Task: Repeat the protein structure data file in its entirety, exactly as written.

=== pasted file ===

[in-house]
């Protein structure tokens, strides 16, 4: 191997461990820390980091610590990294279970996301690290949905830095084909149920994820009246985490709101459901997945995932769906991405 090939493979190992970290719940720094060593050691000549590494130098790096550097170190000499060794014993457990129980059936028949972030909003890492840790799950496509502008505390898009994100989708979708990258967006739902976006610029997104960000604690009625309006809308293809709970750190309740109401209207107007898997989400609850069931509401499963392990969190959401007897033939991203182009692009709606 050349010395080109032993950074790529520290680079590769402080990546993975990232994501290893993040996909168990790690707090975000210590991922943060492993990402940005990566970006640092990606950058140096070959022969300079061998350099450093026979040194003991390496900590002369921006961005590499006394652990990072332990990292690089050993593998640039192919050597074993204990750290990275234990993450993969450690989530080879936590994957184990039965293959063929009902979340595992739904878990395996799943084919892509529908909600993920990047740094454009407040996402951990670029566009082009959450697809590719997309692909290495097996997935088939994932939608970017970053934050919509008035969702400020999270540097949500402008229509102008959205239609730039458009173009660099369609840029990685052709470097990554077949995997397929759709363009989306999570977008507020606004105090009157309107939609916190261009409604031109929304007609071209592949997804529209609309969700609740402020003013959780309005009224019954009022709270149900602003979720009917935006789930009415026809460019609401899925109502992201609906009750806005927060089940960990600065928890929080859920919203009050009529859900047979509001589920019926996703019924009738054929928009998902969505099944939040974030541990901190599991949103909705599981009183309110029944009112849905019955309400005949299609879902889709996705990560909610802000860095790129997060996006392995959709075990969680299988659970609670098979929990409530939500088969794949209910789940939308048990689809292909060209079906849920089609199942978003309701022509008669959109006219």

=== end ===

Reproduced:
[in-house]
């Protein structure tokens, strides 16, 4: 191997461990820390980091610590990294279970996301690290949905830095084909149920994820009246985490709101459901997945995932769906991405 090939493979190992970290719940720094060593050691000549590494130098790096550097170190000499060794014993457990129980059936028949972030909003890492840790799950496509502008505390898009994100989708979708990258967006739902976006610029997104960000604690009625309006809308293809709970750190309740109401209207107007898997989400609850069931509401499963392990969190959401007897033939991203182009692009709606 050349010395080109032993950074790529520290680079590769402080990546993975990232994501290893993040996909168990790690707090975000210590991922943060492993990402940005990566970006640092990606950058140096070959022969300079061998350099450093026979040194003991390496900590002369921006961005590499006394652990990072332990990292690089050993593998640039192919050597074993204990750290990275234990993450993969450690989530080879936590994957184990039965293959063929009902979340595992739904878990395996799943084919892509529908909600993920990047740094454009407040996402951990670029566009082009959450697809590719997309692909290495097996997935088939994932939608970017970053934050919509008035969702400020999270540097949500402008229509102008959205239609730039458009173009660099369609840029990685052709470097990554077949995997397929759709363009989306999570977008507020606004105090009157309107939609916190261009409604031109929304007609071209592949997804529209609309969700609740402020003013959780309005009224019954009022709270149900602003979720009917935006789930009415026809460019609401899925109502992201609906009750806005927060089940960990600065928890929080859920919203009050009529859900047979509001589920019926996703019924009738054929928009998902969505099944939040974030541990901190599991949103909705599981009183309110029944009112849905019955309400005949299609879902889709996705990560909610802000860095790129997060996006392995959709075990969680299988659970609670098979929990409530939500088969794949209910789940939308048990689809292909060209079906849920089609199942978003309701022509008669959109006219």